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    This is very difficult to correct. One reason is that the failure of the educational system occurred for many people at many different times and in many different ways. It isn't that they are dumb. They don't have the background, nor the time to develop it. If you were failed in the 3rd grade and never brought up to speed it is an almost impossible task to fill in the gaps. The fact that the can excel in other fields shows they have mental ability, it is just undeveloped and hence dormant in areas that you are comfortable with. – Buffy Oct 31 '18 at 19:01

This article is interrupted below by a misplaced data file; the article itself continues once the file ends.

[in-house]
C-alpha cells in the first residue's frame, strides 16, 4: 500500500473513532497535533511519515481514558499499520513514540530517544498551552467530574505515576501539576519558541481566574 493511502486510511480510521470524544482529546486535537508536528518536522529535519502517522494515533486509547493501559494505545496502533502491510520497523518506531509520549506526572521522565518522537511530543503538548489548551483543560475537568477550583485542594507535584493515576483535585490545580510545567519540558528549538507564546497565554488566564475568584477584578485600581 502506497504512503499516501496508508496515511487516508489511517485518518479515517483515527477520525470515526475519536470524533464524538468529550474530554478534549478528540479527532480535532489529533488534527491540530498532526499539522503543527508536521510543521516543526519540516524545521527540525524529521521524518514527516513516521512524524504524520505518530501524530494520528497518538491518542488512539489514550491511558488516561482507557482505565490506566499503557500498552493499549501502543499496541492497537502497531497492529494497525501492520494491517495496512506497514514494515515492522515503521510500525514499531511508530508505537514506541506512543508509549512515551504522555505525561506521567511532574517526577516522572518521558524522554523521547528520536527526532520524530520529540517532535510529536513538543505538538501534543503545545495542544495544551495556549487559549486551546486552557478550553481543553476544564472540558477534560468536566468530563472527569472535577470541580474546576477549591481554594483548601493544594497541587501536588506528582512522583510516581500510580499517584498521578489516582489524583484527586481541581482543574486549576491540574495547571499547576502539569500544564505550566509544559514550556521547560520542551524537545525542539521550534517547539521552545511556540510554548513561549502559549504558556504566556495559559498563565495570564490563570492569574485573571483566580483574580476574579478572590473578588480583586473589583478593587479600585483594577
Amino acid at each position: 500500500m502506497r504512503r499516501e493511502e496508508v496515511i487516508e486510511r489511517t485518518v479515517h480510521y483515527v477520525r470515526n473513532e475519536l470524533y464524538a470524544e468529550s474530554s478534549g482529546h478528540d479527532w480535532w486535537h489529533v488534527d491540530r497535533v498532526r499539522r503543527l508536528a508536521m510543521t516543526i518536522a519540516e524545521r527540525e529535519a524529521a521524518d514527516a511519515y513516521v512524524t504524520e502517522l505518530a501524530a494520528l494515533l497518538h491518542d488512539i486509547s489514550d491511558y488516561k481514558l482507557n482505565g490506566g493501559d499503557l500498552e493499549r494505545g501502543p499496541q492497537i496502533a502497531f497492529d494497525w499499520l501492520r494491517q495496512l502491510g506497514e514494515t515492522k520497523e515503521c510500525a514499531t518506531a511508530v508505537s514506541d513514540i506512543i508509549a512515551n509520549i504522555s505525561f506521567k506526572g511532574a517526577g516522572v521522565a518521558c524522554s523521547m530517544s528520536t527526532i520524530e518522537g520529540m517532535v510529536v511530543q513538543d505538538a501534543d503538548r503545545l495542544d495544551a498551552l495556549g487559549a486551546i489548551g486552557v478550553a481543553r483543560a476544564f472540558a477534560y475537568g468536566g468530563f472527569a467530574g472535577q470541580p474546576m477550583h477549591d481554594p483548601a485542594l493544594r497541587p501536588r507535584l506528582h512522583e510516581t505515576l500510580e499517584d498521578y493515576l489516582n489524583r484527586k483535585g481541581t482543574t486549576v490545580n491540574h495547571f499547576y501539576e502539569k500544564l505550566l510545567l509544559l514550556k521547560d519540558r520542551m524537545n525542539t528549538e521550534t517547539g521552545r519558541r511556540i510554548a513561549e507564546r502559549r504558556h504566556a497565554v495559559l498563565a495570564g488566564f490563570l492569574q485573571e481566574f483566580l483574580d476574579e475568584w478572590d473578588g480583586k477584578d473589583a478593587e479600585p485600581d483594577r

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    @AzorAhai As in, they hand me a basic +-*/ calculator and say "This calculator cannot calculate 45 cubed." They do not understand that 45 cubed is 45 times 45 times 45. – Vladhagen Oct 31 '18 at 20:03
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    @user2357 I am not suggesting that they need to be competent in my subject to the level that I am. I am suggesting that perhaps someone is not well educated if they cannot do 3rd grade math. I don't speak or write on a third grade level. I'm not sure anyone would point to a college professor who spoke on a 3rd grade level and say "Wow, he's really well educated." – Vladhagen Nov 1 '18 at 15:35